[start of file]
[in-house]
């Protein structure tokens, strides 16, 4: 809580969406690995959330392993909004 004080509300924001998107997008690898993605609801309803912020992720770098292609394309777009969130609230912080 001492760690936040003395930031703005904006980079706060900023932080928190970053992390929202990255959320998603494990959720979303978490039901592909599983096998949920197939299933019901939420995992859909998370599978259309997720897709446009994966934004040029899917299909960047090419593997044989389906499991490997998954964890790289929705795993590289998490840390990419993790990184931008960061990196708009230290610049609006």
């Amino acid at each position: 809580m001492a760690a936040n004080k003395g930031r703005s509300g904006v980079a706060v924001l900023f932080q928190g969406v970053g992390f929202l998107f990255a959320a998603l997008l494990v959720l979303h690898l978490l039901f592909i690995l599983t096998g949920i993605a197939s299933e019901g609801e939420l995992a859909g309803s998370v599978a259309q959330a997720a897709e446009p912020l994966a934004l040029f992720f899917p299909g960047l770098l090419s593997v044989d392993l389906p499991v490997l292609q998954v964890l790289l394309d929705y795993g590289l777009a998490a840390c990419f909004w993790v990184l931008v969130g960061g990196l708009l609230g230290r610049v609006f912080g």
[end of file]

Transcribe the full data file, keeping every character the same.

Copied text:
[in-house]
């Protein structure tokens, strides 16, 4: 809580969406690995959330392993909004 004080509300924001998107997008690898993605609801309803912020992720770098292609394309777009969130609230912080 001492760690936040003395930031703005904006980079706060900023932080928190970053992390929202990255959320998603494990959720979303978490039901592909599983096998949920197939299933019901939420995992859909998370599978259309997720897709446009994966934004040029899917299909960047090419593997044989389906499991490997998954964890790289929705795993590289998490840390990419993790990184931008960061990196708009230290610049609006």
């Amino acid at each position: 809580m001492a760690a936040n004080k003395g930031r703005s509300g904006v980079a706060v924001l900023f932080q928190g969406v970053g992390f929202l998107f990255a959320a998603l997008l494990v959720l979303h690898l978490l039901f592909i690995l599983t096998g949920i993605a197939s299933e019901g609801e939420l995992a859909g309803s998370v599978a259309q959330a997720a897709e446009p912020l994966a934004l040029f992720f899917p299909g960047l770098l090419s593997v044989d392993l389906p499991v490997l292609q998954v964890l790289l394309d929705y795993g590289l777009a998490a840390c990419f909004w993790v990184l931008v969130g960061g990196l708009l609230g230290r610049v609006f912080g």